White House press secretary Kayleigh McEnany on Wednesday defended the use of chemical agents and projectiles used by law enforcement officials to clear crowds of racial justice demonstrators in Lafayette Square on Monday — a move that was widely criticized as an excessive use of force on a peaceful protest.
“They had no other choice,” McEnany responded when asked if law enforcement officials under the direction of Attorney General Bill Barr had overstepped in their attempts to forcibly remove protesters from the park in preparation for President Trump’s walk to a photo op at the St. John’s Episcopal Church.
Those responsible for increasing the perimeter for Trump as he made his way to the church used the most “minimal force” possible, McEnany said. Contrary to reports from the scene, McEnany described groups of “rioters” who had grown violent and were launching bricks and water bottles at police officers.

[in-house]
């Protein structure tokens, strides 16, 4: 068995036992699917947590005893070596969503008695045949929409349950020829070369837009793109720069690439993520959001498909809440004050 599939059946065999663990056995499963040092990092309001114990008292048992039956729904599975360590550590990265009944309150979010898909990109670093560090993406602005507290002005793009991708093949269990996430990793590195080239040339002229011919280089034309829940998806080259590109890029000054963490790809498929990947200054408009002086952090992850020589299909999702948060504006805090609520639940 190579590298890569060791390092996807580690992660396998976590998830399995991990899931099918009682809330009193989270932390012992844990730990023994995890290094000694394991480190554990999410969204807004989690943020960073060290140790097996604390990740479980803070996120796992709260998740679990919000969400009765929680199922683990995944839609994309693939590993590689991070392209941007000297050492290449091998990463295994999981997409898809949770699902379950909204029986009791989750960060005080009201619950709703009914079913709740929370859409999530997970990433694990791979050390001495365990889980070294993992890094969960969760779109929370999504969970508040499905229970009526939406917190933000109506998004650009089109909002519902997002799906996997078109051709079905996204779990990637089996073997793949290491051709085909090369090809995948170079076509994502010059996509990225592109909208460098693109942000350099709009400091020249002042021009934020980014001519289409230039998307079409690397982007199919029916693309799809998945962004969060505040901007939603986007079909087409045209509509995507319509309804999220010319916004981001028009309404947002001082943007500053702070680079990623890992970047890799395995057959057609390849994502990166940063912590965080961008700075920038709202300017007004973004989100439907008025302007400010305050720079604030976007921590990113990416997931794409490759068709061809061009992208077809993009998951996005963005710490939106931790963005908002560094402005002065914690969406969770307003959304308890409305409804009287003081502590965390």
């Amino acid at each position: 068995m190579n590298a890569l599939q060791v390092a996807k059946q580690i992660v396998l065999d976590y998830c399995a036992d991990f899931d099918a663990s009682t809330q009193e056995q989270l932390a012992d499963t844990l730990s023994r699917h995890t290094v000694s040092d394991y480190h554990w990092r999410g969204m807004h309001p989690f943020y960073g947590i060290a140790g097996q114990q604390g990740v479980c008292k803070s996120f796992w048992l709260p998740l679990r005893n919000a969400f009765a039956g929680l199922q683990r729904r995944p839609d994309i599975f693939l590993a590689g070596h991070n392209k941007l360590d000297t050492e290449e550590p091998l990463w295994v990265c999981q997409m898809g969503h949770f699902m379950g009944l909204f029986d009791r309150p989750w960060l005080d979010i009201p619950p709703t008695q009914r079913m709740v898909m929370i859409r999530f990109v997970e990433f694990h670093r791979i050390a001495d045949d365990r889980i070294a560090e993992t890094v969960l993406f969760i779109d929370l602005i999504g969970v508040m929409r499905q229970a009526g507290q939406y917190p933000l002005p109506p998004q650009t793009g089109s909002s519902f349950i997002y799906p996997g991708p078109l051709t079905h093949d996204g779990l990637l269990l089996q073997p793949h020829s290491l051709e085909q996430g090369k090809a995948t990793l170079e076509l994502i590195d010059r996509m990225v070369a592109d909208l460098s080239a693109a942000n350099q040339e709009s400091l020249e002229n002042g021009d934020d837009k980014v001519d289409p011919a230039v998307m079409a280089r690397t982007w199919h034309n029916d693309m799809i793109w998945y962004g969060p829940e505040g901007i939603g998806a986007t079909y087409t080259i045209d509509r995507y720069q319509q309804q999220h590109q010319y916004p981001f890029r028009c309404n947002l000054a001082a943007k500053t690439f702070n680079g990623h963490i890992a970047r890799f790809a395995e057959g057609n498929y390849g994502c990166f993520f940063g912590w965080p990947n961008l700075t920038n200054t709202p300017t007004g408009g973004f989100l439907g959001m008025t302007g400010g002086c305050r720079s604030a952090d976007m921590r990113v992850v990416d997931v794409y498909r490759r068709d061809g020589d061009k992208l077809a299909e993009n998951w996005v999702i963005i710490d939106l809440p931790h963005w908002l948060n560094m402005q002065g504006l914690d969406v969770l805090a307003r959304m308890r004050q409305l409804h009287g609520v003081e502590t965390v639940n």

Protesters were given three warnings, the press secretary said, before members of the National Guard, park staff and other law enforcement officials escalated the encounter to an “appropriate level,” dispensing chemicals into the air and shooting projectiles to drive protesters away.
Among the crowds that day were families and children, rushing from the scene to make way for a moment that McEnany declared will be Trump’s very own “Churchill” moment — holding a Bible in front of a church at a time of national distress — much like a wartime president who assessed damage after World War II.
McEnany compares President Trump's photo op at St. John's Church to Winston Churchill touring bombing damage in World War II and President George W. Bush throwing the first pitch at a World Series game after 9/11 https://t.co/Nj065CIsxp pic.twitter.com/rDuNejzxI0
— CBS News (@CBSNews) June 3, 2020